Montessori pedagogy

Understanding the essence of a Montessori activity

Children take part in a Montessori activity in a room furnished with wooden tables and chairs.

In the world of education, the Montessori method is increasingly recognized and appreciated for its child-centered pedagogical approach. But what are Montessori activities? In this article, we invite you to discover the fundamental principles that define Montessori activities and how they promote children's overall development.

The key principles of Montessori pedagogy

To fully understand what a Montessori activity is, it's essential to know the principles on which this innovative pedagogy is based. Here are some of the key principles that characterize the Montessori method:

  • Autonomy: Montessori activities are designed to help children develop their autonomy, offering them a structured, secure environment in which they can progress at their own pace.
  • Respecting children's rhythms: Every child is unique, and Montessori pedagogy recognizes that each individual learns and develops differently. Activities are designed to adapt to each child's own rhythm.
  • Experiential learning: Montessori activities are designed to stimulate children's senses, inviting them to experiment, explore and manipulate their environment to build their own knowledge.
  • Global development : The Montessori method considers the child as a whole, fostering the harmonious development of all his or her faculties: intellectual, sensory, motor, emotional and social.

How do you recognize a Montessori activity?

Now that we've covered the key principles of Montessori pedagogy, let's turn our attention to the characteristics that define a Montessori activity. Here are a few things to consider:

  • Equipment: Montessori activities are based on the use of specific materials, designed to be aesthetic, attractive and adapted to the child's needs. They are generally the right size for the child to manipulate easily, and are made from natural materials such as wood, metal or fabric. Discover our Montessori materials
  • Presentation: The way activities are presented is also essential. Materials should be well-organized, accessible and inviting, to encourage children to take an interest and explore on their own.
  • Progress : Montessori activities are organized sequentially, enabling children to gradually develop their skills and knowledge in a specific area.
  • Error control : An important feature of Montessori activities is the presence of an error-checking mechanism, enabling children to check for themselves whether they have succeeded or not, thus fostering their autonomy and self-confidence.

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Examples of Montessori activities according to learning areas

To illustrate in concrete terms what a Montessori activity is, here are a few examples of classic activities proposed to children according to the different areas of learning:

  1. Practicalities : The activities of practical life are designed to develop children's motor skills, coordination and independence. Examples: pouring seeds from one container to another, buttoning or unbuttoning a picture frame, washing dishes.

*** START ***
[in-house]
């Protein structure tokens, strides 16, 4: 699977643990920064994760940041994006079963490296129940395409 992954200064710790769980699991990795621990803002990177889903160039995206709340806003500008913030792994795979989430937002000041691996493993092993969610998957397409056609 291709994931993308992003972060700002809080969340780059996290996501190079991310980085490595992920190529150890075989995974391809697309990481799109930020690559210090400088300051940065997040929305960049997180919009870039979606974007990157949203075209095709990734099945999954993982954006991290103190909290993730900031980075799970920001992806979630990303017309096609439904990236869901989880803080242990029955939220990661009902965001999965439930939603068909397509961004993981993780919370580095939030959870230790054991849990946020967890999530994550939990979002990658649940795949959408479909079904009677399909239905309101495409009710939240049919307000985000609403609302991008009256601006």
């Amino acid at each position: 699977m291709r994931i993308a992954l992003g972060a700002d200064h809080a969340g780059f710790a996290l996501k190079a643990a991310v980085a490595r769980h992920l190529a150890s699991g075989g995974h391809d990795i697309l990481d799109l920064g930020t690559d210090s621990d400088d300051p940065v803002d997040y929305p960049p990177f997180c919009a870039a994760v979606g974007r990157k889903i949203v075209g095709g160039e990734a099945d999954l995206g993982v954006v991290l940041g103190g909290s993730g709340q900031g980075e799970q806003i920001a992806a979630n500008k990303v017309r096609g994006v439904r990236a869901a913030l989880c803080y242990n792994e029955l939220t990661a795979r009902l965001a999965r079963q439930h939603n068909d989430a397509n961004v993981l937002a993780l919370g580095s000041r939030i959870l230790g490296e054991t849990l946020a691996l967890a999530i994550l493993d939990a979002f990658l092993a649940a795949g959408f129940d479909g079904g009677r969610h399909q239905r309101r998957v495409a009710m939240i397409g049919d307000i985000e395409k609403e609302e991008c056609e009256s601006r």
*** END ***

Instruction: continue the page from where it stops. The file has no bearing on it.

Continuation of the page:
2. Sensory : Sensory activities enable children to refine and develop their senses. Examples: sorting objects by color, size or shape, identifying different textures with hands or feet, listening to and recognizing sounds.
  3. Language : Language-related activities encourage the development of oral and written communication. Examples: learning to write with rough letters, reading words with word cards, playing with objects and associating them with their names.
  4. Mathematics : THE mathematical activities promote understanding and learning of numerical concepts. Examples: use number bars to learn to count, solve geometric puzzles, manipulate golden beads to understand the decimal system.

Montessori activities at home

It is entirely possible to apply the principles of Montessori pedagogy in your homeMontessori activities are adapted to your child's age and needs. Here are a few ideas for Montessori activities at home:

  • Prepare a snack together, letting the child cut fruit or spread butter on bread.
  • Make a herbarium by collecting and classifying leaves, flowers or seeds according to their characteristics.
  • Create a cozy, inviting reading corner, where children have access to books adapted to their age and interests.
  • Organize a creative workshop using different materials (paint, clay, collage) to stimulate children's creativity and self-expression.

Whether proposed in a Montessori school or at home, a Montessori activity is characterized by its respect for the fundamental principles of this pedagogy, offering the child a stimulating environment adapted to foster his or her overall development.


About Emma Lambert

A passionate educator and expert in the Montessori method, recognized for her deep understanding of this pedagogy and her commitment to children's education.

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